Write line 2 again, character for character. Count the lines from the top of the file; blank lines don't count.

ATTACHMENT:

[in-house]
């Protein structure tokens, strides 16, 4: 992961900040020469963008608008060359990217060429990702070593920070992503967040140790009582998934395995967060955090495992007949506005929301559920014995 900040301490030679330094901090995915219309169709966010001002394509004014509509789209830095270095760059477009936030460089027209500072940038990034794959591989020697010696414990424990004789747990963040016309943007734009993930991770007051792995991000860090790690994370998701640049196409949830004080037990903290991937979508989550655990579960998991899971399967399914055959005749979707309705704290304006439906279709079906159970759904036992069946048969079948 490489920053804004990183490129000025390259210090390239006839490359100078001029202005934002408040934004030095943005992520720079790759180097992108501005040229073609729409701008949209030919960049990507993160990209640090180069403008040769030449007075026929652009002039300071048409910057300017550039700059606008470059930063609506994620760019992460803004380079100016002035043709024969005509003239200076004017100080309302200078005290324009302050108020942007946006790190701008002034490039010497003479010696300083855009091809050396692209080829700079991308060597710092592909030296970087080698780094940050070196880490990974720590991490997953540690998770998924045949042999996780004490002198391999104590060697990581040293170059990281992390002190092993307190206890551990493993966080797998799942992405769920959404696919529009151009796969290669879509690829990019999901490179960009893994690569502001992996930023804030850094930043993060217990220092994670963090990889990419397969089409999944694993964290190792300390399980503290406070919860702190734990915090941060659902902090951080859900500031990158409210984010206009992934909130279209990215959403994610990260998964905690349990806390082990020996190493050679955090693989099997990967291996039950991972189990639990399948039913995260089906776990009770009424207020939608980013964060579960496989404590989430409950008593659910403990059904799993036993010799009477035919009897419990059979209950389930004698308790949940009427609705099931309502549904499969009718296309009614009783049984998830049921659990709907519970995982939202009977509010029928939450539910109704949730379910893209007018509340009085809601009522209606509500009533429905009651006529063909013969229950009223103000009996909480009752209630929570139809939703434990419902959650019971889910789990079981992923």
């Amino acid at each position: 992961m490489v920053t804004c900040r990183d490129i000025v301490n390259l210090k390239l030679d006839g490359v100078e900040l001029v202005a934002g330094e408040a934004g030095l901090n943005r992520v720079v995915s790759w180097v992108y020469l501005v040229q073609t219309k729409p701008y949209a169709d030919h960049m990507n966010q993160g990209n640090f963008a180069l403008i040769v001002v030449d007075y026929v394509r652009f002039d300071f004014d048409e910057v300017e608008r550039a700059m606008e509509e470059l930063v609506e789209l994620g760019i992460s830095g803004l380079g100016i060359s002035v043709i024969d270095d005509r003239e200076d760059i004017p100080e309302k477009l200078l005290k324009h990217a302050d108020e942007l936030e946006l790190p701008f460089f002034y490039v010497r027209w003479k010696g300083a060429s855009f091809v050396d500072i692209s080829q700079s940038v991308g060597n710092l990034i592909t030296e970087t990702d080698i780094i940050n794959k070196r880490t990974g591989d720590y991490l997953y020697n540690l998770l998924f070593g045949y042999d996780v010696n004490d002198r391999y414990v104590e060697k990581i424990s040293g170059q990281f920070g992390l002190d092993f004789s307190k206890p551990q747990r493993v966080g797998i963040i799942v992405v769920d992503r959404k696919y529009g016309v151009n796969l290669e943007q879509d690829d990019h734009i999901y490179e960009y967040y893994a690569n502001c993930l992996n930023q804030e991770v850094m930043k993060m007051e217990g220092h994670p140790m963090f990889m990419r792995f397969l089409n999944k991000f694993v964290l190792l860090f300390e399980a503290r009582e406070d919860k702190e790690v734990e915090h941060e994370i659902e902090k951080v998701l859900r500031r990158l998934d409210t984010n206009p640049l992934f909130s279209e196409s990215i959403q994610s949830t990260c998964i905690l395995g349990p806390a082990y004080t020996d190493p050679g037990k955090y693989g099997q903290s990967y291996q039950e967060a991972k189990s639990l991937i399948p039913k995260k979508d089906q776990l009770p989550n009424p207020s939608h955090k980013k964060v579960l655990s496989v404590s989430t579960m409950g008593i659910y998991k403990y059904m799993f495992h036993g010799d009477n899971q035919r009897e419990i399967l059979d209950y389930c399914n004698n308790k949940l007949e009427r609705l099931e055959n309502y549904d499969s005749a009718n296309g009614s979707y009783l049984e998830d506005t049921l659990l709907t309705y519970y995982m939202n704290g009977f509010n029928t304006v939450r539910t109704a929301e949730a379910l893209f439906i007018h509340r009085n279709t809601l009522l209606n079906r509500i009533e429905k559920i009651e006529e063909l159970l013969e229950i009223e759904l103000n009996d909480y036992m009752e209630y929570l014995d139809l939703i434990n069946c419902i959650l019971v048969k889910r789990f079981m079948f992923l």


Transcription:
């Protein structure tokens, strides 16, 4: 992961900040020469963008608008060359990217060429990702070593920070992503967040140790009582998934395995967060955090495992007949506005929301559920014995 900040301490030679330094901090995915219309169709966010001002394509004014509509789209830095270095760059477009936030460089027209500072940038990034794959591989020697010696414990424990004789747990963040016309943007734009993930991770007051792995991000860090790690994370998701640049196409949830004080037990903290991937979508989550655990579960998991899971399967399914055959005749979707309705704290304006439906279709079906159970759904036992069946048969079948 490489920053804004990183490129000025390259210090390239006839490359100078001029202005934002408040934004030095943005992520720079790759180097992108501005040229073609729409701008949209030919960049990507993160990209640090180069403008040769030449007075026929652009002039300071048409910057300017550039700059606008470059930063609506994620760019992460803004380079100016002035043709024969005509003239200076004017100080309302200078005290324009302050108020942007946006790190701008002034490039010497003479010696300083855009091809050396692209080829700079991308060597710092592909030296970087080698780094940050070196880490990974720590991490997953540690998770998924045949042999996780004490002198391999104590060697990581040293170059990281992390002190092993307190206890551990493993966080797998799942992405769920959404696919529009151009796969290669879509690829990019999901490179960009893994690569502001992996930023804030850094930043993060217990220092994670963090990889990419397969089409999944694993964290190792300390399980503290406070919860702190734990915090941060659902902090951080859900500031990158409210984010206009992934909130279209990215959403994610990260998964905690349990806390082990020996190493050679955090693989099997990967291996039950991972189990639990399948039913995260089906776990009770009424207020939608980013964060579960496989404590989430409950008593659910403990059904799993036993010799009477035919009897419990059979209950389930004698308790949940009427609705099931309502549904499969009718296309009614009783049984998830049921659990709907519970995982939202009977509010029928939450539910109704949730379910893209007018509340009085809601009522209606509500009533429905009651006529063909013969229950009223103000009996909480009752209630929570139809939703434990419902959650019971889910789990079981992923």